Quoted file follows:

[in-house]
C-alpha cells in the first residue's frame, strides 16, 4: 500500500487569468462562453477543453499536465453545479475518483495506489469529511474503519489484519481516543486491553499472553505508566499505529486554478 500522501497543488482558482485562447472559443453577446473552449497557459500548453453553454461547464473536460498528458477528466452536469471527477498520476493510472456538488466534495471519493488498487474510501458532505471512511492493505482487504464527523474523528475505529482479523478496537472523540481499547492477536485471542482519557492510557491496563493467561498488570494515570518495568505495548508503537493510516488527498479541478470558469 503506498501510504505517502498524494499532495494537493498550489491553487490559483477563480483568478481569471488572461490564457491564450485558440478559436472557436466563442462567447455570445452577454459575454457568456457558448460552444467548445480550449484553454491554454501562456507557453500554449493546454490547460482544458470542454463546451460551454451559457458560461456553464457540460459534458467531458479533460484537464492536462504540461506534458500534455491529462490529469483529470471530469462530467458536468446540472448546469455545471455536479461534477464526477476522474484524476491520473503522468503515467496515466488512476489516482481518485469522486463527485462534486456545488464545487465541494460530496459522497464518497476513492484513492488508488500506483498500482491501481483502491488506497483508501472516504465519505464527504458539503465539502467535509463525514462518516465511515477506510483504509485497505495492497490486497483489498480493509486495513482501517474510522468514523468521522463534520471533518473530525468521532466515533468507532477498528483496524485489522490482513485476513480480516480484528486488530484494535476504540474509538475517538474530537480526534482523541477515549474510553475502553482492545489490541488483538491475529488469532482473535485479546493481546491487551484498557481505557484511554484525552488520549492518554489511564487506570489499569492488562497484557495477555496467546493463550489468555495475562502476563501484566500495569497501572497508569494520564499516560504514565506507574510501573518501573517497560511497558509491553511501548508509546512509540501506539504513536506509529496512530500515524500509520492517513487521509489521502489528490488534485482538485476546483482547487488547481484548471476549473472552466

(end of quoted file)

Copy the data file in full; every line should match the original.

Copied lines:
[in-house]
C-alpha cells in the first residue's frame, strides 16, 4: 500500500487569468462562453477543453499536465453545479475518483495506489469529511474503519489484519481516543486491553499472553505508566499505529486554478 500522501497543488482558482485562447472559443453577446473552449497557459500548453453553454461547464473536460498528458477528466452536469471527477498520476493510472456538488466534495471519493488498487474510501458532505471512511492493505482487504464527523474523528475505529482479523478496537472523540481499547492477536485471542482519557492510557491496563493467561498488570494515570518495568505495548508503537493510516488527498479541478470558469 503506498501510504505517502498524494499532495494537493498550489491553487490559483477563480483568478481569471488572461490564457491564450485558440478559436472557436466563442462567447455570445452577454459575454457568456457558448460552444467548445480550449484553454491554454501562456507557453500554449493546454490547460482544458470542454463546451460551454451559457458560461456553464457540460459534458467531458479533460484537464492536462504540461506534458500534455491529462490529469483529470471530469462530467458536468446540472448546469455545471455536479461534477464526477476522474484524476491520473503522468503515467496515466488512476489516482481518485469522486463527485462534486456545488464545487465541494460530496459522497464518497476513492484513492488508488500506483498500482491501481483502491488506497483508501472516504465519505464527504458539503465539502467535509463525514462518516465511515477506510483504509485497505495492497490486497483489498480493509486495513482501517474510522468514523468521522463534520471533518473530525468521532466515533468507532477498528483496524485489522490482513485476513480480516480484528486488530484494535476504540474509538475517538474530537480526534482523541477515549474510553475502553482492545489490541488483538491475529488469532482473535485479546493481546491487551484498557481505557484511554484525552488520549492518554489511564487506570489499569492488562497484557495477555496467546493463550489468555495475562502476563501484566500495569497501572497508569494520564499516560504514565506507574510501573518501573517497560511497558509491553511501548508509546512509540501506539504513536506509529496512530500515524500509520492517513487521509489521502489528490488534485482538485476546483482547487488547481484548471476549473472552466